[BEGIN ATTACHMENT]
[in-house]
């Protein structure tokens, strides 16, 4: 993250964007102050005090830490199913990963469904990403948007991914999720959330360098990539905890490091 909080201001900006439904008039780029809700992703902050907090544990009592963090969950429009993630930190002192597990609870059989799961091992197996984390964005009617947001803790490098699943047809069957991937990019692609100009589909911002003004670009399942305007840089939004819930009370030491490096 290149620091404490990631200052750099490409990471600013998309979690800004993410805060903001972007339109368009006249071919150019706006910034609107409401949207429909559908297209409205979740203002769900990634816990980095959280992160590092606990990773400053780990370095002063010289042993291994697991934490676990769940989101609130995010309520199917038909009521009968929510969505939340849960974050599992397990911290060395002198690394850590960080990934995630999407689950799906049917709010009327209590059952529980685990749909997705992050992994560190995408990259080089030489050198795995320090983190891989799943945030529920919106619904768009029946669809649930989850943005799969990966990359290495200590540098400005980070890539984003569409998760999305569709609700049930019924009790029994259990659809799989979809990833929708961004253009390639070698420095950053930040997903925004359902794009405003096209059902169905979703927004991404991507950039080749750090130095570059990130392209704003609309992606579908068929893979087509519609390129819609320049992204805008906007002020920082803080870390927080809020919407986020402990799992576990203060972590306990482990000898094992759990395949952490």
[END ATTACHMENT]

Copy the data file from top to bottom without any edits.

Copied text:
[in-house]
């Protein structure tokens, strides 16, 4: 993250964007102050005090830490199913990963469904990403948007991914999720959330360098990539905890490091 909080201001900006439904008039780029809700992703902050907090544990009592963090969950429009993630930190002192597990609870059989799961091992197996984390964005009617947001803790490098699943047809069957991937990019692609100009589909911002003004670009399942305007840089939004819930009370030491490096 290149620091404490990631200052750099490409990471600013998309979690800004993410805060903001972007339109368009006249071919150019706006910034609107409401949207429909559908297209409205979740203002769900990634816990980095959280992160590092606990990773400053780990370095002063010289042993291994697991934490676990769940989101609130995010309520199917038909009521009968929510969505939340849960974050599992397990911290060395002198690394850590960080990934995630999407689950799906049917709010009327209590059952529980685990749909997705992050992994560190995408990259080089030489050198795995320090983190891989799943945030529920919106619904768009029946669809649930989850943005799969990966990359290495200590540098400005980070890539984003569409998760999305569709609700049930019924009790029994259990659809799989979809990833929708961004253009390639070698420095950053930040997903925004359902794009405003096209059902169905979703927004991404991507950039080749750090130095570059990130392209704003609309992606579908068929893979087509519609390129819609320049992204805008906007002020920082803080870390927080809020919407986020402990799992576990203060972590306990482990000898094992759990395949952490």